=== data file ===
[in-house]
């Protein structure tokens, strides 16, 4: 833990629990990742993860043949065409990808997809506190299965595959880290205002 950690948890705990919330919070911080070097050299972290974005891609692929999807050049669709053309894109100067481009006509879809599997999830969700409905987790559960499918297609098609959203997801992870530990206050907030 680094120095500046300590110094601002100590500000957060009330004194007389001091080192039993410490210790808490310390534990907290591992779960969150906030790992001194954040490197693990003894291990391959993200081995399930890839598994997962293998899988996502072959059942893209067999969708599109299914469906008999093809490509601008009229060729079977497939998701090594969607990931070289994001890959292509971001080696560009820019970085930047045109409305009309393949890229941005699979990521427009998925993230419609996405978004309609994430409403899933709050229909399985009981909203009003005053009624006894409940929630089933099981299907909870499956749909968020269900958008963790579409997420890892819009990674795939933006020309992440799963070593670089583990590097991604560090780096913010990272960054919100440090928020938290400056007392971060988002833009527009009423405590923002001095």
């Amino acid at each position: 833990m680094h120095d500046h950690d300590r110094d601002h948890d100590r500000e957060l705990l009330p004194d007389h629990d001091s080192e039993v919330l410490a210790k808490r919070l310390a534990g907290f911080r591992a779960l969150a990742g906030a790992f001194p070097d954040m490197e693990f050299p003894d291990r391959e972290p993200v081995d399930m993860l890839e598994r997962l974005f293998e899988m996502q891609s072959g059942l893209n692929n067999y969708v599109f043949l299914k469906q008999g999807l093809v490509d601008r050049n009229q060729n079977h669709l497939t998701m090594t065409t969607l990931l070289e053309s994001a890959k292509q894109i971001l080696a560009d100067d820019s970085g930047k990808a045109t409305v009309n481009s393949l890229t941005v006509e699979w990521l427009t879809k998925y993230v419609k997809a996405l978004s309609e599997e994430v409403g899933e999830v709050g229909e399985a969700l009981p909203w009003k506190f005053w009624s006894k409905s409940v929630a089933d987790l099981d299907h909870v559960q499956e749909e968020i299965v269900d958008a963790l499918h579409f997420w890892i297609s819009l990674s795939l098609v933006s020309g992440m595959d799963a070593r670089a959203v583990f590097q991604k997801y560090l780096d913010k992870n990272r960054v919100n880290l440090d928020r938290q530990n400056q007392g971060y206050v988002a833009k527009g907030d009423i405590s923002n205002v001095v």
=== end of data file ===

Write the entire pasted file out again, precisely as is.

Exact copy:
[in-house]
């Protein structure tokens, strides 16, 4: 833990629990990742993860043949065409990808997809506190299965595959880290205002 950690948890705990919330919070911080070097050299972290974005891609692929999807050049669709053309894109100067481009006509879809599997999830969700409905987790559960499918297609098609959203997801992870530990206050907030 680094120095500046300590110094601002100590500000957060009330004194007389001091080192039993410490210790808490310390534990907290591992779960969150906030790992001194954040490197693990003894291990391959993200081995399930890839598994997962293998899988996502072959059942893209067999969708599109299914469906008999093809490509601008009229060729079977497939998701090594969607990931070289994001890959292509971001080696560009820019970085930047045109409305009309393949890229941005699979990521427009998925993230419609996405978004309609994430409403899933709050229909399985009981909203009003005053009624006894409940929630089933099981299907909870499956749909968020269900958008963790579409997420890892819009990674795939933006020309992440799963070593670089583990590097991604560090780096913010990272960054919100440090928020938290400056007392971060988002833009527009009423405590923002001095």
């Amino acid at each position: 833990m680094h120095d500046h950690d300590r110094d601002h948890d100590r500000e957060l705990l009330p004194d007389h629990d001091s080192e039993v919330l410490a210790k808490r919070l310390a534990g907290f911080r591992a779960l969150a990742g906030a790992f001194p070097d954040m490197e693990f050299p003894d291990r391959e972290p993200v081995d399930m993860l890839e598994r997962l974005f293998e899988m996502q891609s072959g059942l893209n692929n067999y969708v599109f043949l299914k469906q008999g999807l093809v490509d601008r050049n009229q060729n079977h669709l497939t998701m090594t065409t969607l990931l070289e053309s994001a890959k292509q894109i971001l080696a560009d100067d820019s970085g930047k990808a045109t409305v009309n481009s393949l890229t941005v006509e699979w990521l427009t879809k998925y993230v419609k997809a996405l978004s309609e599997e994430v409403g899933e999830v709050g229909e399985a969700l009981p909203w009003k506190f005053w009624s006894k409905s409940v929630a089933d987790l099981d299907h909870v559960q499956e749909e968020i299965v269900d958008a963790l499918h579409f997420w890892i297609s819009l990674s795939l098609v933006s020309g992440m595959d799963a070593r670089a959203v583990f590097q991604k997801y560090l780096d913010k992870n990272r960054v919100n880290l440090d928020r938290q530990n400056q007392g971060y206050v988002a833009k527009g907030d009423i405590s923002n205002v001095v």